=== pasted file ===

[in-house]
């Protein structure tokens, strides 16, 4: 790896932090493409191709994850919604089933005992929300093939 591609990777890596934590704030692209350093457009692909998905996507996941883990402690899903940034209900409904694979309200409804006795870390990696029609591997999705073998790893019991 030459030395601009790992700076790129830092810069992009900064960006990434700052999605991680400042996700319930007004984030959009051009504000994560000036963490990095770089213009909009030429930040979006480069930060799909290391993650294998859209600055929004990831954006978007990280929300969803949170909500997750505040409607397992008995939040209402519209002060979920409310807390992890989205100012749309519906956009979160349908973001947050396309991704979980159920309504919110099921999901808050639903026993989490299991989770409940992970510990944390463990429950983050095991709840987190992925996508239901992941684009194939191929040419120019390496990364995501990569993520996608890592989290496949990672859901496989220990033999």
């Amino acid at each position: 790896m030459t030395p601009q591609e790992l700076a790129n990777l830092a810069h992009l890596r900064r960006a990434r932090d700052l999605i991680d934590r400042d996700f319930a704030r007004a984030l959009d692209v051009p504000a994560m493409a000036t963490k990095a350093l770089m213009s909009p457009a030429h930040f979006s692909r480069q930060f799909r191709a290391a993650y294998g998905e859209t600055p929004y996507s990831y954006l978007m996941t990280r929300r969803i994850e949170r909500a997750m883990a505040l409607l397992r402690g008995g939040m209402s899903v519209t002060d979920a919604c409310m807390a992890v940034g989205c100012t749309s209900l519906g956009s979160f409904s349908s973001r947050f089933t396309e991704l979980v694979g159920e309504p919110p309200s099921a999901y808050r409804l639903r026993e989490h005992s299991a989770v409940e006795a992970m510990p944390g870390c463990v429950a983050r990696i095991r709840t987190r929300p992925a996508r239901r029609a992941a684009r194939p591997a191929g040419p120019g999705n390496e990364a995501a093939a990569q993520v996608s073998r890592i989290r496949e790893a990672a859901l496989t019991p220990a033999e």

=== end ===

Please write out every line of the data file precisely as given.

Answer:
[in-house]
């Protein structure tokens, strides 16, 4: 790896932090493409191709994850919604089933005992929300093939 591609990777890596934590704030692209350093457009692909998905996507996941883990402690899903940034209900409904694979309200409804006795870390990696029609591997999705073998790893019991 030459030395601009790992700076790129830092810069992009900064960006990434700052999605991680400042996700319930007004984030959009051009504000994560000036963490990095770089213009909009030429930040979006480069930060799909290391993650294998859209600055929004990831954006978007990280929300969803949170909500997750505040409607397992008995939040209402519209002060979920409310807390992890989205100012749309519906956009979160349908973001947050396309991704979980159920309504919110099921999901808050639903026993989490299991989770409940992970510990944390463990429950983050095991709840987190992925996508239901992941684009194939191929040419120019390496990364995501990569993520996608890592989290496949990672859901496989220990033999």
């Amino acid at each position: 790896m030459t030395p601009q591609e790992l700076a790129n990777l830092a810069h992009l890596r900064r960006a990434r932090d700052l999605i991680d934590r400042d996700f319930a704030r007004a984030l959009d692209v051009p504000a994560m493409a000036t963490k990095a350093l770089m213009s909009p457009a030429h930040f979006s692909r480069q930060f799909r191709a290391a993650y294998g998905e859209t600055p929004y996507s990831y954006l978007m996941t990280r929300r969803i994850e949170r909500a997750m883990a505040l409607l397992r402690g008995g939040m209402s899903v519209t002060d979920a919604c409310m807390a992890v940034g989205c100012t749309s209900l519906g956009s979160f409904s349908s973001r947050f089933t396309e991704l979980v694979g159920e309504p919110p309200s099921a999901y808050r409804l639903r026993e989490h005992s299991a989770v409940e006795a992970m510990p944390g870390c463990v429950a983050r990696i095991r709840t987190r929300p992925a996508r239901r029609a992941a684009r194939p591997a191929g040419p120019g999705n390496e990364a995501a093939a990569q993520v996608s073998r890592i989290r496949e790893a990672a859901l496989t019991p220990a033999e």